Below, another aircraft using a different system, FIRIS, reported it was 3,843 acres at 10:06 p.m. July 12. Their infrared video, looking east, is below.
Fire crews are making progress on the Washburn Fire in Yosemite National Park — the south and west sides are starting to look more secure. At 12:53 p.m. Tuesday it was mapped at 3,516 acres.
Approximately 340 acres of the blaze is within the Mariposa grove of giant sequoias, some of which are close to 3,000 years old. The more than 500 mature giant sequoias are adjacent to heavy fuels and have so far avoided serious damage from the fire, the National Park Service reported Tuesday.
On Monday, firefighters suppressed about 15 spot fires on the west side of the fire that were across Highway 41. They now have a fire line around the Wawona community and have structure defense equipment in place.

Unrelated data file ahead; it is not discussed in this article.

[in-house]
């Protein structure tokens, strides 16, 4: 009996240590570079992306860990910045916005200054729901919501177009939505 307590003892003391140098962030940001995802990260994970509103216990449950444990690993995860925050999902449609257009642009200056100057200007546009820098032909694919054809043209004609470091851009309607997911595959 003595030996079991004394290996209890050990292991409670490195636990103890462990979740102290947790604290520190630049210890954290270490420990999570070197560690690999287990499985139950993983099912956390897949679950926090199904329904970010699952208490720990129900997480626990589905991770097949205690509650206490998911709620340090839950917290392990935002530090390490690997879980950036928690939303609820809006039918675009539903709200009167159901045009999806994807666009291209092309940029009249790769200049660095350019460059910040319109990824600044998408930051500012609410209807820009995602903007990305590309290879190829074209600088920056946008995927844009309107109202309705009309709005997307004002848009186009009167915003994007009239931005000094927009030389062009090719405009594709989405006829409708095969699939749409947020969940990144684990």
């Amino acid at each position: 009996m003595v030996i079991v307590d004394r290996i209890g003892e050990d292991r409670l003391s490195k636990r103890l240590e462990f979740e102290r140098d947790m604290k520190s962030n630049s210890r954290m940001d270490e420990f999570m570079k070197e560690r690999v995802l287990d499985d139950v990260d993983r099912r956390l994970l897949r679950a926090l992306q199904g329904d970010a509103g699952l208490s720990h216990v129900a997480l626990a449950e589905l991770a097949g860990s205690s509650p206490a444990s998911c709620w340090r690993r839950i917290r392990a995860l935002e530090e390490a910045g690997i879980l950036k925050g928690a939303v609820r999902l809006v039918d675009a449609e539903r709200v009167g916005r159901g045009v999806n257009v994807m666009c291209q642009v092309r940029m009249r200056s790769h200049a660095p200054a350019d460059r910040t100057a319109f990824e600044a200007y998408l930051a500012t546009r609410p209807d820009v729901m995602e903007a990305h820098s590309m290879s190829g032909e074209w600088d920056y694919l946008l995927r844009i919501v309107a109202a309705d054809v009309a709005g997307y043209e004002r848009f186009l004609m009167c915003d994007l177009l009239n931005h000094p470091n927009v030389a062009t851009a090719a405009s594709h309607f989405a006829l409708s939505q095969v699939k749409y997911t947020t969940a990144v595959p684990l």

On the northeast side the line is complete from the highway down to the South Fork of the Merced River and around the community. On the north side the fire has reached the river in most places and crews are putting out spot fires as they occur across the river in the fire scar from the 2017 South Fork Fire.
The east side continues to spread. Firefighters assisted by air tankers have constructed fire line along the ridge east of Wawona Point and so far that is holding. About a mile to the east hotshot crews are evaluating the feasibility of building a fireline between Raymond Mountain and the river in order to arrest the movement beyond that point.
Yosemite Superintendent Cicely Muldoon said the fire was caused by humans.
“As you all know there was no lightning on that day so it is a human start,” Muldoon said Monday night. “It’s under investigation. That’s all I can say about that right now. We’re looking at that really hard.”